Virginia Lawyers Weekly//August 30, 2023
Virginia Lawyers Weekly//August 30, 2023//
Where a firearms manufacturer alleged facts plausibly suggesting its former distributor and employees stole trade secrets, including product designs and production blueprints, its claims for violation of state and federal trade secret laws, conversion, state statutory business conspiracy and tortious interference with contract survived the motion to dismiss.
Makina ve Kimya Endustrisi A.S., a Turkish company that manufactures firearms, has filed suit against Kutlay Kaya, Hanri Kaya, Zenith Quest Corporation, Zenith Quest International Inc., Zenith Firearms Inc., ZNT Global, and former plaintiff employees. Plaintiff brings claims of violation of state and federal trade secret laws, conversion, state statutory business conspiracy, tortious interference with contract and piercing the corporate veil. Defendants have filed a motion to dismiss.
Upon information and belief
Defendants argue that the complaint fails because every material factual allegation is premised solely upon “information and belief.” The court disagrees. Many material factual allegations are not based upon “information and belief.”
Defendants next argue that in a prior lawsuit involving some of the same parties, plaintiff obtained more the 28,000 pages of discovery. As a result, defendants contend that plaintiff should be precluded from arguing “upon information and belief” given the already established access to information.
The fact that plaintiff received information in a previous litigation, centered on different allegations, does not automatically imply its possession of all, or even some, of the pertinent information required for this ongoing matter. Defendants have made no particular showing that the discovery received in the prior lawsuit provided plaintiff with the information necessary and relevant to this lawsuit.
To assert a claim under the Federal Defend Trade Secrets Act a plaintiff must allege that: (1) it owns a trade secret, (2) the trade secret was misappropriated and (3) the trade secret implicates interstate or foreign commerce. The Virginia Uniform Trade Secrets Act requires a plaintiff to establish that: (1) the information in question constitutes a trade secret and (2) the defendant’s misappropriation of the trade secret.
The complaint satisfies the first element. The complaint sufficiently pleads that the purported trade secrets contain both technical and engineering information. In addition, plaintiff alleges that defendants took trade secrets relating to several specific weapons that plaintiff lists by name in its complaint. Moreover, plaintiff sufficiently pleads that it took reasonable measures to keep this information secret, and that it derives value from these trade secrets.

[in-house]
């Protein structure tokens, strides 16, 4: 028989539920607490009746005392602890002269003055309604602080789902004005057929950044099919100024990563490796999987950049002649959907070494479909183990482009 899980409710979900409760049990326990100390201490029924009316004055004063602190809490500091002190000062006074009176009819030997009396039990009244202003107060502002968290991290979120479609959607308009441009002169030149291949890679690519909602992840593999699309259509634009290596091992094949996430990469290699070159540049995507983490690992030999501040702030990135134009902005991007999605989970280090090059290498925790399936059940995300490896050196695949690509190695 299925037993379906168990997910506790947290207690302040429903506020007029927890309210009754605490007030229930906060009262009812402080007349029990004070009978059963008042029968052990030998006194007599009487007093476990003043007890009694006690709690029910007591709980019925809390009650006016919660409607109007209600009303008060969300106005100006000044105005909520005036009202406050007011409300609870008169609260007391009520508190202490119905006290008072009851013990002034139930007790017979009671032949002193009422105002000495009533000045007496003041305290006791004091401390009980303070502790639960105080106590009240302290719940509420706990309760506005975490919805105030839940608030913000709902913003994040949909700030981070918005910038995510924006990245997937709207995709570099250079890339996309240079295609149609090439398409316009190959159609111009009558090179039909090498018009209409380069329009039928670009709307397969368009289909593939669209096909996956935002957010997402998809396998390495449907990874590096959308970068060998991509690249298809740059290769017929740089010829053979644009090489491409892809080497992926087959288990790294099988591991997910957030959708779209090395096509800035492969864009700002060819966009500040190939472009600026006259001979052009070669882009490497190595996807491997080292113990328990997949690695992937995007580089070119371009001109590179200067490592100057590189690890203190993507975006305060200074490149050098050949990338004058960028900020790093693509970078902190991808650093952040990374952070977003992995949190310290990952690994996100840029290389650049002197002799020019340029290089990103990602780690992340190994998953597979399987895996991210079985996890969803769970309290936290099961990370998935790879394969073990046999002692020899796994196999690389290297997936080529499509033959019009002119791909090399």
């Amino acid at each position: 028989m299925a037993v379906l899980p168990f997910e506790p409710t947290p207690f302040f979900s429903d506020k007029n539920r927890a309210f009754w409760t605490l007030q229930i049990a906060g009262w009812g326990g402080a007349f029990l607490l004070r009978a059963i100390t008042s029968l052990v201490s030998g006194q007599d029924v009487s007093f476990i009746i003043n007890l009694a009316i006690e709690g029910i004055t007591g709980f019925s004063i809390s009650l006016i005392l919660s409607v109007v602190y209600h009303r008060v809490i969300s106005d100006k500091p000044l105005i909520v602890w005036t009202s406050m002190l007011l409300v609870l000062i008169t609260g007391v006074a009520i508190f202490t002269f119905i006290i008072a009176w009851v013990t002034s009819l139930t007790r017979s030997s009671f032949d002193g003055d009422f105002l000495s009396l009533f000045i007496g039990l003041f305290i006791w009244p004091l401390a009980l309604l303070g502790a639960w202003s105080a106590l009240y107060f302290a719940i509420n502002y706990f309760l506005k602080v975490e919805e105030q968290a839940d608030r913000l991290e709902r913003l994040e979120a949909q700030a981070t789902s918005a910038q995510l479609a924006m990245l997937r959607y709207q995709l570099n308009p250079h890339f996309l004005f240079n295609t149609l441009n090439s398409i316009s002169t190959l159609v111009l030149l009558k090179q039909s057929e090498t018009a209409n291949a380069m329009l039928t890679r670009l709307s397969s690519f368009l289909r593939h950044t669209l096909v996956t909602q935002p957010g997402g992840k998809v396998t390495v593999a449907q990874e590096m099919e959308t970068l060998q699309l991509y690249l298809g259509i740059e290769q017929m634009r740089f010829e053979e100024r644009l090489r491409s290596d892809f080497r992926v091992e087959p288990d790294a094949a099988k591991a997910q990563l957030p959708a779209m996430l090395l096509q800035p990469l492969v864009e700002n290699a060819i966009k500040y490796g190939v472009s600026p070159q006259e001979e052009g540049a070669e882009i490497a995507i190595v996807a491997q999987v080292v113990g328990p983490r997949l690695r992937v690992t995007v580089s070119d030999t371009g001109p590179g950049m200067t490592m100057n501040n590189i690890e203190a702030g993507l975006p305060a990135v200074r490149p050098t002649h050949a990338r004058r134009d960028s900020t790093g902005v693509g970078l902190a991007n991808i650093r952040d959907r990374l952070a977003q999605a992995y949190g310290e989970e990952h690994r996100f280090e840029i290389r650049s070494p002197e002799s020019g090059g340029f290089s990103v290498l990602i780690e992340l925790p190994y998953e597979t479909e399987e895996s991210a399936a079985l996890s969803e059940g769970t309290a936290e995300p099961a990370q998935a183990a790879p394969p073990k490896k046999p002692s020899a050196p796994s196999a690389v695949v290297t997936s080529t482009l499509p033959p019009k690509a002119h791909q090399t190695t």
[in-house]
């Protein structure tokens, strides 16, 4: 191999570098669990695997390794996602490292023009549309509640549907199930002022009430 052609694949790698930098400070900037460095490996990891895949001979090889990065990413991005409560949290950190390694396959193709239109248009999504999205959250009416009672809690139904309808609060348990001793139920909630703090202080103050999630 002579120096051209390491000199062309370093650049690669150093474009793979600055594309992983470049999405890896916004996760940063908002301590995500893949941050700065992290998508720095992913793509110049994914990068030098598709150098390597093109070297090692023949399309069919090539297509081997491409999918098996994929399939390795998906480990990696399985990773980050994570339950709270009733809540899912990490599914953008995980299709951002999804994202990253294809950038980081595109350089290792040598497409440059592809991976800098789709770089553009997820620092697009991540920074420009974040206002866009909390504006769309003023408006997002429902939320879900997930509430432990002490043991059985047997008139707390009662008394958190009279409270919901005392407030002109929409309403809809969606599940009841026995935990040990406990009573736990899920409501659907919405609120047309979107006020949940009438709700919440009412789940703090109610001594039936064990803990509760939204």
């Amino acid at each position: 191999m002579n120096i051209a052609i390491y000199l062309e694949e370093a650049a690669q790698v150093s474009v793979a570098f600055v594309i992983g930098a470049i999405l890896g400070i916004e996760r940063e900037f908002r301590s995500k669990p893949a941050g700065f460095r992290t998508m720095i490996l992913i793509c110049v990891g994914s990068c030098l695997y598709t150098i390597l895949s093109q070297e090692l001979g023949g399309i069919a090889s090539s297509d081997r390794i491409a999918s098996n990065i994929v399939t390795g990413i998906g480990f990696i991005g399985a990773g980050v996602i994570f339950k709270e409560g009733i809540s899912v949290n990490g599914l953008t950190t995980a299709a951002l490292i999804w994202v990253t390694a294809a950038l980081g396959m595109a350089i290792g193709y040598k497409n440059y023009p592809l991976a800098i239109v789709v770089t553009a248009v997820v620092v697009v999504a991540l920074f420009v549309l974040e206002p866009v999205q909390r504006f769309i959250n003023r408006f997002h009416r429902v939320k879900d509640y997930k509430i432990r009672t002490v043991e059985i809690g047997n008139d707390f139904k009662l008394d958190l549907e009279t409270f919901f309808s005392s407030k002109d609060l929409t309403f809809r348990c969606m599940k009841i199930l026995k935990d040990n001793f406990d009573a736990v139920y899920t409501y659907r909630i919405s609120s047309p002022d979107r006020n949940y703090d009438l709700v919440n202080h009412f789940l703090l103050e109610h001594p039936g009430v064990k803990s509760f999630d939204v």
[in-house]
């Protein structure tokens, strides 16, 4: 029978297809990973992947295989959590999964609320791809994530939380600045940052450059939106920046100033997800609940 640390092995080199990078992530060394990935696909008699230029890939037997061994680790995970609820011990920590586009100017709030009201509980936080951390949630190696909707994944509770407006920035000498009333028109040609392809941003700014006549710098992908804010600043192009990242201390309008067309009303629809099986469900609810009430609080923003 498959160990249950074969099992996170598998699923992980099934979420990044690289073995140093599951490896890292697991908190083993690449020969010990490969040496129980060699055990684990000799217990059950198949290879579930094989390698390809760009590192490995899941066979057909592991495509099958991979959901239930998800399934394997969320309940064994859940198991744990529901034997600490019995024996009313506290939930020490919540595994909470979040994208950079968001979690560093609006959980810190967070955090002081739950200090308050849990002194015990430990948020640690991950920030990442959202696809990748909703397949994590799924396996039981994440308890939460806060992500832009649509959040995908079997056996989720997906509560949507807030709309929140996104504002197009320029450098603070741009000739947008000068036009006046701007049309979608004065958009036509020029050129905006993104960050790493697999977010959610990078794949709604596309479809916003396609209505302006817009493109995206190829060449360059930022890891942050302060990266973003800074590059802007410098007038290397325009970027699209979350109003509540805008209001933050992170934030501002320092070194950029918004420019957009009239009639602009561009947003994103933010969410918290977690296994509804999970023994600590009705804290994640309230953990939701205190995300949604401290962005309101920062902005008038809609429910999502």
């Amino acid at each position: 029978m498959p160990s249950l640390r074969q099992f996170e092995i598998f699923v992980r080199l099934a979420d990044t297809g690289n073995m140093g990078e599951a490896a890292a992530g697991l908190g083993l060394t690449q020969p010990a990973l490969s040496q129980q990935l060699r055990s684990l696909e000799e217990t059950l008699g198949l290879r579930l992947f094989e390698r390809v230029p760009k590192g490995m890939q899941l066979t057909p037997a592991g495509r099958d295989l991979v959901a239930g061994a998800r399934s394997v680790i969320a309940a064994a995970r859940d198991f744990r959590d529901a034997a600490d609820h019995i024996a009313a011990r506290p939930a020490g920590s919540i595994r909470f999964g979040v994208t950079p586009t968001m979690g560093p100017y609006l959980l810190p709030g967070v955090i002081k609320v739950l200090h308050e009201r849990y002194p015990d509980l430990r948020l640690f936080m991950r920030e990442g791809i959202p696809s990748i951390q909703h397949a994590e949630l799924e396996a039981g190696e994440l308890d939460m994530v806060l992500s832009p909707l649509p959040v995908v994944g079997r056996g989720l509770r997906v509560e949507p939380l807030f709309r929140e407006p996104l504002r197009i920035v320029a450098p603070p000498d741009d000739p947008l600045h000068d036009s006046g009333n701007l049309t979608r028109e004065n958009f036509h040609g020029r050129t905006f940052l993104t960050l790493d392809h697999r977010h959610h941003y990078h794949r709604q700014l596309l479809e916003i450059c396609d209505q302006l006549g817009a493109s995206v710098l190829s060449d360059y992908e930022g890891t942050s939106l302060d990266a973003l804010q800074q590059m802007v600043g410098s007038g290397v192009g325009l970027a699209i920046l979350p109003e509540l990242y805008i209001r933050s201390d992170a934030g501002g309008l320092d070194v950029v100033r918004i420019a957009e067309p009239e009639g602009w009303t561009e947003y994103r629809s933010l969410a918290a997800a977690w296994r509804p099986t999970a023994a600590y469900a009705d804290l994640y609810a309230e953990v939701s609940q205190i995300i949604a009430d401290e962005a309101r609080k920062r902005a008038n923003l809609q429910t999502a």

Second, plaintiff successfully pleads that confidential, proprietary and trade secret information stored on plaintiff’s computer system had been accessed by Doe defendants both before and after they had ceased working for plaintiff. And plaintiff subsequently learned that a number of its former employees were now working for Zenith.
Finally, plaintiff must show that the trade secrets implicate interstate or foreign commerce. This element is uncontested, and the court finds the pleadings sufficient.
Defendants argue that plaintiff has not pled specific facts to establish what property was taken, who took the property and who is exercising ownership over the taken property. However, plaintiff directly alleges that “molds for components, as well as product designs and production blueprints used to produce and manufacture [plaintiff’s] firearms” were missing from plaintiff’s factories. Plaintiff alleges that these items were stolen by one or more Doe defendants and delivered to Zenith.
The third element of conversion requires a showing that the conversion was inconsistent with, or in denial of the owner’s rights. Plaintiff has sufficiently pled that these items were stored in a facility with physical security measures in place to ensure that the items would not be improperly taken.
The defendants assert that plaintiff’s conspiracy claim contains only conclusory allegations and should not survive the motion to dismiss. This argument fails because the plaintiff’s complaint contains sufficient details that, taken as true, state a plausible statutory business conspiracy claim.
The court also finds that the plaintiff has pleaded a plausible tortious interference with contract claim. Plaintiff has established that it had an ongoing expectation that plaintiff and Doe defendants’ business relationships would continue, and certainly that Doe defendants would not leave plaintiff to go work for its competitor. And it alleges that the Doe defendants were prohibited from working for any of plaintiff’s competitors without prior board approval.
Defendants’ motion to dismiss denied.
Makina ve Kimya Endustrisi A.S. v. Zenith Quest Corporation, Case No. 3:22-cv-00066, Aug. 7, 2023. WDVA at Charlottesville (Moon). VLW 023-3-453. 17 pp.